Man says he bribed SA magistrate because he had no faith in Botswana courts

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The man who accused a magistrate of taking a bribe was trying to dodge extradition to Botswana because he has no faith in that country's legal system.

Paul Mthabela, who is also a witness against Czech fugitive Radovan Krejcir, gave this explanation on Friday in the Johannesburg Magistrate's Court, where he testified against suspended Midrand magistrate Johannes Kgomo.

Kgomo allegedly solicited a bribe of R500 000 from Mthabela to act as middleman and secure a deal with the Randburg magistrate hearing Mthablea's extradition matter.

Mthabela is wanted in Botswana for allegedly defrauding the government medical aid scheme of R17-million. Mthabela on Friday denied that he was guilty of the fraud.

He said he was, however, sure he would not get bail in Botswana and he could not be imprisoned awaiting trial.

“I've got a life to live here,” he said.

Kgomo was arrested after Mthabela allegedly handed him R150 000 in a sting operation arranged by the Hawks. Mthabela had earlier told the court he had reported Kgomo to the Hawks as “revenge” because his extradition was ordered despite his initial payment of R90 000.

He said Kgomo then wanted a further R150 000 to get the magistrate in the extradition matter to write a report to prevent Mthabela's extradition.

Mthabela told the court of the delaying tactics he used to drag the extradition matter out. After he first approached Kgomo for help, he said that the magistrate advised him to ask for a Legal Aid lawyer, which would take time and thus delay the matter.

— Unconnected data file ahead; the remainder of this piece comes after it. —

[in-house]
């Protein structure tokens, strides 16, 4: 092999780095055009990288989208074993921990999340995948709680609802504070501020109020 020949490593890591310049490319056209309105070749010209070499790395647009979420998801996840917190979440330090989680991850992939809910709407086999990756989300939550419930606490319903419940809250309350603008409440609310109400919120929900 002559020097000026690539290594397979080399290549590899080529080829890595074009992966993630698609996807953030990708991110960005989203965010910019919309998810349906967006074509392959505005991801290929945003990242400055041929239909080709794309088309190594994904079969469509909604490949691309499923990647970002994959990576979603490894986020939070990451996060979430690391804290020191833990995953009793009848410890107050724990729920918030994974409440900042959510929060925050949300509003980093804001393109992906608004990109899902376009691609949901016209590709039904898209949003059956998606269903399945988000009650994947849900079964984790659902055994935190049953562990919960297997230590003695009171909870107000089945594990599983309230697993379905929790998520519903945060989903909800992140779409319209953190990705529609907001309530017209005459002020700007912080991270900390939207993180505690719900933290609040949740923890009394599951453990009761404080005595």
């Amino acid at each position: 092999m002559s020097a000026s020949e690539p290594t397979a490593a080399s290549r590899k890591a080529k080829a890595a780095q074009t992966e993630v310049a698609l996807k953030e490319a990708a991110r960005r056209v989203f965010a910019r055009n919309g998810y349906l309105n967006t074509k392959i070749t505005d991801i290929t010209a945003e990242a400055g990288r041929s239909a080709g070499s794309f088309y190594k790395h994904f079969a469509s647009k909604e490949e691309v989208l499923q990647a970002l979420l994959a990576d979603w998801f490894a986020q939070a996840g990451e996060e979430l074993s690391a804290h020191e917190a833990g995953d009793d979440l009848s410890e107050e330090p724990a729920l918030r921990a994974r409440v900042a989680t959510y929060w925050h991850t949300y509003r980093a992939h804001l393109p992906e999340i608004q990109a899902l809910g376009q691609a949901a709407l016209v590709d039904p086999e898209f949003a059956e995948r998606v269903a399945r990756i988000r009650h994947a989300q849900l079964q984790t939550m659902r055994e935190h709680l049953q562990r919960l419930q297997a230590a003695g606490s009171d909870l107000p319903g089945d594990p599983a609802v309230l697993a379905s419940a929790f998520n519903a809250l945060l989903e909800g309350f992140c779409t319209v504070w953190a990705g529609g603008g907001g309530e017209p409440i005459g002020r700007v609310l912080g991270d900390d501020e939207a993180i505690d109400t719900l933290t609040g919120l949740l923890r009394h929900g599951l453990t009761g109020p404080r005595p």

Kgomo's defence advocate, Rathaga Ramawele, accused Mthabela of changing his testimony to suit himself because his testimony in the trial and the statement he gave the police were contradictory on various points.

Among other things, Mthabela told the court that he'd pawned two vehicles to raise money for the bribe but initially he said he'd sold those vehicles, Ramawele said.

The trial was postponed to June.

Editor's Comment
What about employees in private sector?

How can this be achieved when there already is little care about the working conditions of those within the private sector employ?For a long time, private sector employees have been neglected by their employers, not because they cannot do better to care for them, but because they take advantage of government's laxity when it comes to protecting and advocating for public sector employees, giving the cue to employers within the private sector...

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